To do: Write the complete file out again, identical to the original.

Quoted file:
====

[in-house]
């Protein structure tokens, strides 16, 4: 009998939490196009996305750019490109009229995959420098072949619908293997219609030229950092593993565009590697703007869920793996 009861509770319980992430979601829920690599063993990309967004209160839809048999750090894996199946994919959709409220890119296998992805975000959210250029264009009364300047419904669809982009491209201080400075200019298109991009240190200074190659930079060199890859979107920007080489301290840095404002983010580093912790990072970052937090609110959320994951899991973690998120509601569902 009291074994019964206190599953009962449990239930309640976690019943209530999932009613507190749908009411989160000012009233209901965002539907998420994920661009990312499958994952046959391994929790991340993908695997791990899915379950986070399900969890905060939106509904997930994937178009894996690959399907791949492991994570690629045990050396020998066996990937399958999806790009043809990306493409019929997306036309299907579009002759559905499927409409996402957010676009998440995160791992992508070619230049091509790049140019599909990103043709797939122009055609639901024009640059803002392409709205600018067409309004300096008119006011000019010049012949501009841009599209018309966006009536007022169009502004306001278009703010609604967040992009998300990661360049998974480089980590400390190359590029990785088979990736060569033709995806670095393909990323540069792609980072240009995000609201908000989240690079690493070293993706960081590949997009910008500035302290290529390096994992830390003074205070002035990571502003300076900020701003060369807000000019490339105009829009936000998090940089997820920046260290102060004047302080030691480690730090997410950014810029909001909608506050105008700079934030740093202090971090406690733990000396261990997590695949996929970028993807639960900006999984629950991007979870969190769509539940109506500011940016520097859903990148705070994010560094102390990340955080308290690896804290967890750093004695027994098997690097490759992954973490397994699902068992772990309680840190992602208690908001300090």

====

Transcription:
[in-house]
């Protein structure tokens, strides 16, 4: 009998939490196009996305750019490109009229995959420098072949619908293997219609030229950092593993565009590697703007869920793996 009861509770319980992430979601829920690599063993990309967004209160839809048999750090894996199946994919959709409220890119296998992805975000959210250029264009009364300047419904669809982009491209201080400075200019298109991009240190200074190659930079060199890859979107920007080489301290840095404002983010580093912790990072970052937090609110959320994951899991973690998120509601569902 009291074994019964206190599953009962449990239930309640976690019943209530999932009613507190749908009411989160000012009233209901965002539907998420994920661009990312499958994952046959391994929790991340993908695997791990899915379950986070399900969890905060939106509904997930994937178009894996690959399907791949492991994570690629045990050396020998066996990937399958999806790009043809990306493409019929997306036309299907579009002759559905499927409409996402957010676009998440995160791992992508070619230049091509790049140019599909990103043709797939122009055609639901024009640059803002392409709205600018067409309004300096008119006011000019010049012949501009841009599209018309966006009536007022169009502004306001278009703010609604967040992009998300990661360049998974480089980590400390190359590029990785088979990736060569033709995806670095393909990323540069792609980072240009995000609201908000989240690079690493070293993706960081590949997009910008500035302290290529390096994992830390003074205070002035990571502003300076900020701003060369807000000019490339105009829009936000998090940089997820920046260290102060004047302080030691480690730090997410950014810029909001909608506050105008700079934030740093202090971090406690733990000396261990997590695949996929970028993807639960900006999984629950991007979870969190769509539940109506500011940016520097859903990148705070994010560094102390990340955080308290690896804290967890750093004695027994098997690097490759992954973490397994699902068992772990309680840190992602208690908001300090």